Me and You and Everyone We Know (2005) Miranda July
Me and You and Everyone We Know by Miranda July, centers on the blossoming romantic relationship between Christine and Richard, while supporting characters try to connect with one another in surprising ways. They each push the boundaries of what is expected, and are tied together by their search for intimacy. Some gender issues the film deals with include masculine and feminine stereotypes and performative sexuality.
Richard works as a shoe salesman and is struggling as a newly single father of two boys. The character resists gender stereotypes by being emotive and openly vulnerable with Christine and others. Music, lighting and color work to identify Richard as unique in a number of ways. The pink shoes which Christine chooses, and which represent their relationship, are first seen settled upon a table display, which is otherwise beige. She writes “ME” and “YOU” on each of the two feet, and films them doing a dance, coming together tentatively, and drawing apart. In another scene, the set is very dark, and only Richard is spotlighted. At the same time, Richard’s character embraces some masculine stereotypes. Former wife Pam chastises him when he forgets to collect their son Robby from school, putting him in danger. He pays little attention to household chores or meal preparation, serving the children cereal for dinner as an afterthought. Pam has to intervene when Robby is frightened by an unknown noise because Richard is impatient and unable to comfort him.
Christine assertively pursues Richard, and seems to be motivated by her own desire for him, rather than by trying to attract him to her. She plays with gender in her performance art, trying on feminine and masculine voices, and relationship roles. When Richard seems repelled by her pursuit of him, she is undaunted, continuing to seek him out. She behaves in a way that is vulnerable, like Richard, but her demeanor suggests that she is at ease with her sexuality, in contrast with some of the other characters.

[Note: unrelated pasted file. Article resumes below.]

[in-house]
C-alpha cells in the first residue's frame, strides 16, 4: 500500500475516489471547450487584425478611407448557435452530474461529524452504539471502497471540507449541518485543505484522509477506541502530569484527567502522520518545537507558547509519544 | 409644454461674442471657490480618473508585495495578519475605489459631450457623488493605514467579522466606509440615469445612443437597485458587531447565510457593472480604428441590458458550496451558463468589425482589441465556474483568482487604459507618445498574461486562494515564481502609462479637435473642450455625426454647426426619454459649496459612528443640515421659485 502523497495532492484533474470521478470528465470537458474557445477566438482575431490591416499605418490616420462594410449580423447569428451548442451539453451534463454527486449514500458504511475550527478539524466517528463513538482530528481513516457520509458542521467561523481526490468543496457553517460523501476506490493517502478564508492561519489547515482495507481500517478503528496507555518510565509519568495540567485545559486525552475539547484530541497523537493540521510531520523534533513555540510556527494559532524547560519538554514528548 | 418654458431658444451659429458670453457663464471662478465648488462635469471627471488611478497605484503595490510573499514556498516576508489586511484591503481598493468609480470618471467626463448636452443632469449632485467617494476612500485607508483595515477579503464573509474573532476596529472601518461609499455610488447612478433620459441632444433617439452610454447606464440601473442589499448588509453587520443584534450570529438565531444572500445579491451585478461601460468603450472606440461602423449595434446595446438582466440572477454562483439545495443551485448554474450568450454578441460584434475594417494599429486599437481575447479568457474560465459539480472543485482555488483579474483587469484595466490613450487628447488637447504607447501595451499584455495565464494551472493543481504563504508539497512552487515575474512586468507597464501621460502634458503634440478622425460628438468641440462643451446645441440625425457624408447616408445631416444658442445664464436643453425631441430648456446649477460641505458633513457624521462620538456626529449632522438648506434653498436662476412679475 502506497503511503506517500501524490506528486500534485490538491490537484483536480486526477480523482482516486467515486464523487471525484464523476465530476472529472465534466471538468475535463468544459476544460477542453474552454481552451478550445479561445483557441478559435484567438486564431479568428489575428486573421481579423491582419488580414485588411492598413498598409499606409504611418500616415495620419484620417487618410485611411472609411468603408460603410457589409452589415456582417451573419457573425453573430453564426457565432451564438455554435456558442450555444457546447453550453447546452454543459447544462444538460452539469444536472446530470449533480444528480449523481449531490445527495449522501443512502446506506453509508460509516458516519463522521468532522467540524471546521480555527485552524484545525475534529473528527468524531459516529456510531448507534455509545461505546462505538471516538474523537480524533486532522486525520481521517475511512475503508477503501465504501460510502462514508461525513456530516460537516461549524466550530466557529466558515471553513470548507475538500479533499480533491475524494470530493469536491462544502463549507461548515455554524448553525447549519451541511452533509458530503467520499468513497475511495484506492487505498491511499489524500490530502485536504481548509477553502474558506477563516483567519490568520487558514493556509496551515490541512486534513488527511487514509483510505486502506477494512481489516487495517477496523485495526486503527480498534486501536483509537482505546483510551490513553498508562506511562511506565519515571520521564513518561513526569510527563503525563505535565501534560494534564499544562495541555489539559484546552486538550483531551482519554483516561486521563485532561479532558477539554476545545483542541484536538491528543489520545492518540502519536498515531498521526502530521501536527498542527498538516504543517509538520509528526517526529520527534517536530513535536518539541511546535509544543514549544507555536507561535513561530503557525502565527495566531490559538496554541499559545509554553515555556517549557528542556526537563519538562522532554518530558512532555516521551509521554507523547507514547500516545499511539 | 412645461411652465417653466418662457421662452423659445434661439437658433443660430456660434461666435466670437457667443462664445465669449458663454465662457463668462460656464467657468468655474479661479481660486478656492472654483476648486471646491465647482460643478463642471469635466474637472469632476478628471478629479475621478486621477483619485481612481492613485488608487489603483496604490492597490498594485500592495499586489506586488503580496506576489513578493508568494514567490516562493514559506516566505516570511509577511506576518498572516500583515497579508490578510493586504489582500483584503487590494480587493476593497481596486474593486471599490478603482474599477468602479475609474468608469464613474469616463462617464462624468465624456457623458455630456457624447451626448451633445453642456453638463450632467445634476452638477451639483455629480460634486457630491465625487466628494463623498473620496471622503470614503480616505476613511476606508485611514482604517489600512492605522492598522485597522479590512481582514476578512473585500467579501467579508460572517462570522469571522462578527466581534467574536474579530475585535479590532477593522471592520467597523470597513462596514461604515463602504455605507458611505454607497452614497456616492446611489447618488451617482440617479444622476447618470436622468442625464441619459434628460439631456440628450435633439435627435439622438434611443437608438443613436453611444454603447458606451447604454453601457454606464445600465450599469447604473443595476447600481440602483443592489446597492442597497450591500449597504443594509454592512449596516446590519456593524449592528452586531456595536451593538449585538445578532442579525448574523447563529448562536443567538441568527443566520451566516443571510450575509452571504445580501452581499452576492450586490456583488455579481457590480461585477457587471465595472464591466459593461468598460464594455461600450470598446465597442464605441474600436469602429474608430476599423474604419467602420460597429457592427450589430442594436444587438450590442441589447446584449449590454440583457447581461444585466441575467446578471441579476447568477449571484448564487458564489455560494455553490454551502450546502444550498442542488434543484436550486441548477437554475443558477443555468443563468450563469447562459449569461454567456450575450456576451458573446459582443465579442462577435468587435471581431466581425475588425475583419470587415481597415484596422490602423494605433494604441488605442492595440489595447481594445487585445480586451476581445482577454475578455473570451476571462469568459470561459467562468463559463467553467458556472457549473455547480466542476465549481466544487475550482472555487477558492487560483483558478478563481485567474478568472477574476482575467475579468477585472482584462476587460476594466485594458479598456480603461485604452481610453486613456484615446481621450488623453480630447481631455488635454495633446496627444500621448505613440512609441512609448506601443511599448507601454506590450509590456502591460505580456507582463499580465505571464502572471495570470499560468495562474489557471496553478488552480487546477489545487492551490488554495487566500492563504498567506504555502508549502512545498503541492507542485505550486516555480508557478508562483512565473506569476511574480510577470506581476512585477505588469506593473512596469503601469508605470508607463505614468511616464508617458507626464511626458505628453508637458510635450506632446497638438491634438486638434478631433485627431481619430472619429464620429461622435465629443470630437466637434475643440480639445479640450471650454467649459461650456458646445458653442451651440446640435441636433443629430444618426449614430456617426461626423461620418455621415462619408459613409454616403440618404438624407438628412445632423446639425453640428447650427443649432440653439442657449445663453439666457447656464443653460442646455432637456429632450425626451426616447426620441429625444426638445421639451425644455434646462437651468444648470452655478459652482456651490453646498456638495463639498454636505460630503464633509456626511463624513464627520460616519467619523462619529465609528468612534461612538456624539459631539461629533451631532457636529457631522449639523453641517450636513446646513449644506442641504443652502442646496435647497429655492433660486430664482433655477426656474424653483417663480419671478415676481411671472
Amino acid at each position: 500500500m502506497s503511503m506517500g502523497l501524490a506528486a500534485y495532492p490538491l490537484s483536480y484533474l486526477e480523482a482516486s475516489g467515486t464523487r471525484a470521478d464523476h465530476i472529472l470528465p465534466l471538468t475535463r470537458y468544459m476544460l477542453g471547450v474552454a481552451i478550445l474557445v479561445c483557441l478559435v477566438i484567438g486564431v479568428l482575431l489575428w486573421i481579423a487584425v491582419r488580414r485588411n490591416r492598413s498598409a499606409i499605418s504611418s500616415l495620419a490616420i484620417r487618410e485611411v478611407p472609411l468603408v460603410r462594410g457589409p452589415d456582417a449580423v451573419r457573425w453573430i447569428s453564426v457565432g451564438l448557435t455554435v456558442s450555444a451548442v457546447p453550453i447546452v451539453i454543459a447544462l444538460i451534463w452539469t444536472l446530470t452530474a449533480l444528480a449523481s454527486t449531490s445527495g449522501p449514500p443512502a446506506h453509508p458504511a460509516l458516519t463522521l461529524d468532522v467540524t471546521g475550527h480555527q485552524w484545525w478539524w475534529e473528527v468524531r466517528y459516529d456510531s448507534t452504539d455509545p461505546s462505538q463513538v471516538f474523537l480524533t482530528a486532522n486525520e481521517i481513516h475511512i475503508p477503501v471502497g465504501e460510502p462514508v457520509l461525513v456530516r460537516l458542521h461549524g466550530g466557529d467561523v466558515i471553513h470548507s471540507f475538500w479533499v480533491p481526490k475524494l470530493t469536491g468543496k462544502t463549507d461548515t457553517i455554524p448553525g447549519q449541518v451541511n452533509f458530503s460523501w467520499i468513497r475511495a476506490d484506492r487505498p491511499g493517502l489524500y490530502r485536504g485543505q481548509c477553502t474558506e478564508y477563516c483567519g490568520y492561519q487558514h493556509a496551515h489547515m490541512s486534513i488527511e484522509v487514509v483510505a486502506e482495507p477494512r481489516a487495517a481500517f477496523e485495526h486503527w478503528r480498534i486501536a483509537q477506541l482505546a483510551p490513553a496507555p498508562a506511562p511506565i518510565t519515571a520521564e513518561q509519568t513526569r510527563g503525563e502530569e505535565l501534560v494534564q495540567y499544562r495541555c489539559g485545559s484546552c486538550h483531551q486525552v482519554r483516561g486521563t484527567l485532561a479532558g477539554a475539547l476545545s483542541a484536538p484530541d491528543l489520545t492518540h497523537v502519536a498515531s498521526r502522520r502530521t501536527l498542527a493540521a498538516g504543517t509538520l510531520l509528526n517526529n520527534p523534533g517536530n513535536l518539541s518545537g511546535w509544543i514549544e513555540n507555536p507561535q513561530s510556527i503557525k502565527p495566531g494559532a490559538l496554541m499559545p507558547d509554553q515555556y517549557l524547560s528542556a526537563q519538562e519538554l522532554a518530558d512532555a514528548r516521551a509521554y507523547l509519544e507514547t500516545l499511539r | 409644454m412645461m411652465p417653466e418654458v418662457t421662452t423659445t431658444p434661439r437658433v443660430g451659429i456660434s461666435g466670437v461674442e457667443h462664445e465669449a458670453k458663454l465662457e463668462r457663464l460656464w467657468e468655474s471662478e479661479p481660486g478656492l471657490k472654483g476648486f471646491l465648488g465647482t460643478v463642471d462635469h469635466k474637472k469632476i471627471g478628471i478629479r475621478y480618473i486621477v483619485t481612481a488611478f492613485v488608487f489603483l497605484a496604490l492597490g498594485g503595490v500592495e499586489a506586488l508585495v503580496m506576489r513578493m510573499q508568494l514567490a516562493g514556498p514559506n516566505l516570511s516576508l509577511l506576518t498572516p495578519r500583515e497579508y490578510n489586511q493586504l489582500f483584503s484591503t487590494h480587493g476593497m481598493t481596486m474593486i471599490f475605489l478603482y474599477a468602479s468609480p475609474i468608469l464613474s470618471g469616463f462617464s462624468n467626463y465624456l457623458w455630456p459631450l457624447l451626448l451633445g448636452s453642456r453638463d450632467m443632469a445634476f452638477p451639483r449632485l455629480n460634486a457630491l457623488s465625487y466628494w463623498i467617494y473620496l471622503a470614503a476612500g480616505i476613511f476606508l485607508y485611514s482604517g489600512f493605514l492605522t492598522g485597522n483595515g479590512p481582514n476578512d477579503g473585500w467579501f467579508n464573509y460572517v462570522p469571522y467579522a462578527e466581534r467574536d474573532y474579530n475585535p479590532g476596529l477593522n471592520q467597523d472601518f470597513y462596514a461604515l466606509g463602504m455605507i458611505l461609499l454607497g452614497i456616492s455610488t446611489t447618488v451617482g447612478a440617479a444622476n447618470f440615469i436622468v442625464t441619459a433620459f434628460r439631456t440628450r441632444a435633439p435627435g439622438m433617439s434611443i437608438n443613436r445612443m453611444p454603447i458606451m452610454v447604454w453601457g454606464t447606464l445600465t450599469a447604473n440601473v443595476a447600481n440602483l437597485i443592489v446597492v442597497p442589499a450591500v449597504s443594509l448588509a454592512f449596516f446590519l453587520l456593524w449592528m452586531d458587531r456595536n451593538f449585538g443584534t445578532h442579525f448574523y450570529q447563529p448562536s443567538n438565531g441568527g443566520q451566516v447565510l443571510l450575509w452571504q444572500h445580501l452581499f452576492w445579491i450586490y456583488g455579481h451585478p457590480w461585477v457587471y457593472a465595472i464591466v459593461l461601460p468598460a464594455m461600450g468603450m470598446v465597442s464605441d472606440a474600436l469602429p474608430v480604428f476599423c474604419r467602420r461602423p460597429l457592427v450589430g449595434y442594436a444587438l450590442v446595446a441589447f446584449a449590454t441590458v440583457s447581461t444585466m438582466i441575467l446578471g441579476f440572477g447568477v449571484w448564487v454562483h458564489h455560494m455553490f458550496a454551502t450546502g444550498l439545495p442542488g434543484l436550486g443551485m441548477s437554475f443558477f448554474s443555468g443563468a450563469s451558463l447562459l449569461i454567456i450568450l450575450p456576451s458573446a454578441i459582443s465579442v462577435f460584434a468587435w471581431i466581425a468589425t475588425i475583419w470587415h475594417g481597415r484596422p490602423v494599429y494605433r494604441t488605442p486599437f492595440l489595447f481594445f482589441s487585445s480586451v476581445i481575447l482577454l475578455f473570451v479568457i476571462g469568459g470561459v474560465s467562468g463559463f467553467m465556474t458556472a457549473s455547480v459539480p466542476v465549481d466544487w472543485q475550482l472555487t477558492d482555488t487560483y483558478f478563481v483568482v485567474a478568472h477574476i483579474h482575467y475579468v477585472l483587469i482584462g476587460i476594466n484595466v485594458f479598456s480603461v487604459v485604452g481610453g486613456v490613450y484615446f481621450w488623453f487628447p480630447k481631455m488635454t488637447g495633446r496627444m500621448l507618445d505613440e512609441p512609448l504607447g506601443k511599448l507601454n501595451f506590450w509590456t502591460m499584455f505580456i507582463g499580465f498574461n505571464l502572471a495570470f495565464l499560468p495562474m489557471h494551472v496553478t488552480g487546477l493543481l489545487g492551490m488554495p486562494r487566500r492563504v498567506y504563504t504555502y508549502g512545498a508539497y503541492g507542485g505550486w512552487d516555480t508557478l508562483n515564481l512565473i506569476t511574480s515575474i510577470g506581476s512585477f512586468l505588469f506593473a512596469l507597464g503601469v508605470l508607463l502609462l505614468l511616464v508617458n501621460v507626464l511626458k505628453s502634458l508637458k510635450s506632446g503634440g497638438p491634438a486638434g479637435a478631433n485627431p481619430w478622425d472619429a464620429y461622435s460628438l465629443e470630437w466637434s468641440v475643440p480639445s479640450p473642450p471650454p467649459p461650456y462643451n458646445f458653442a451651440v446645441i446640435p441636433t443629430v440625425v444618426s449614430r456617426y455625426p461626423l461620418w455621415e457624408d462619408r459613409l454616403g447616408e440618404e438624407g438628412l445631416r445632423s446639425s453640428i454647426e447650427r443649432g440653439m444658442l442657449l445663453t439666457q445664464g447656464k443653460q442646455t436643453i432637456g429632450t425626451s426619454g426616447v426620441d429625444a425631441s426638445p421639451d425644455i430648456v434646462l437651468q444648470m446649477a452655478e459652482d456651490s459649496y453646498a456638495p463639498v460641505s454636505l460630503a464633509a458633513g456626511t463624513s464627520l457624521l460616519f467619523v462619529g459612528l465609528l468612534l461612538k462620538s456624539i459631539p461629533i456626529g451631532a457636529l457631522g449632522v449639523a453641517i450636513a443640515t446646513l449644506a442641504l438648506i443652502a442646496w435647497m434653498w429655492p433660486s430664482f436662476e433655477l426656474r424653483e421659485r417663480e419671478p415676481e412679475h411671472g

In one part of the film, Richard is puzzled by Pam’s nightgown, which is a list of affirmative words she enjoys reading to herself in the mirror. “I used to hate that nightgown. Other people have to look at it, but they can’t read it.” He has trouble understanding that Pam needs to reassure herself that she is “worthwhile” or “wonderful.” The gown represents the tension between trying to attract others and cultivating a solid sense of self.
For two young girls in the neighborhood, sexuality is all about appealing to others. They lie about their age and flirt with an adult man who responds by sticking sexually explicit messages to his window, inviting them in. They are concerned about their sexual skills and use Richard and Pam’s older son Peter to “practice.” Still, they feel insecure about their ability to please sexually, and seem completely out of touch with their own desires. It is a relief when the man seems frightened, hiding from the girls when they finally knock on his door. They run away, looking like gleeful children, despite their tight clothing and heavy make-up.
Other interesting characters populate Me and You and Everyone We Know, including a young girl who works dutifully to fill her hope chest, and Peter’s six year-old brother Robby, who unknowingly pursues a sexual relationship online. July uses the character of Christine to represent a version of femininity which is self-aware and grounded in her pursuit of pleasure and happiness. The girls have yet to cultivate the sense of self-worth which Pam seems to be working on and Christine has nearly mastered. Richard is struggling to make a real connection with his boys, but it is when he resists stereotypical gender norms that he is most appealing.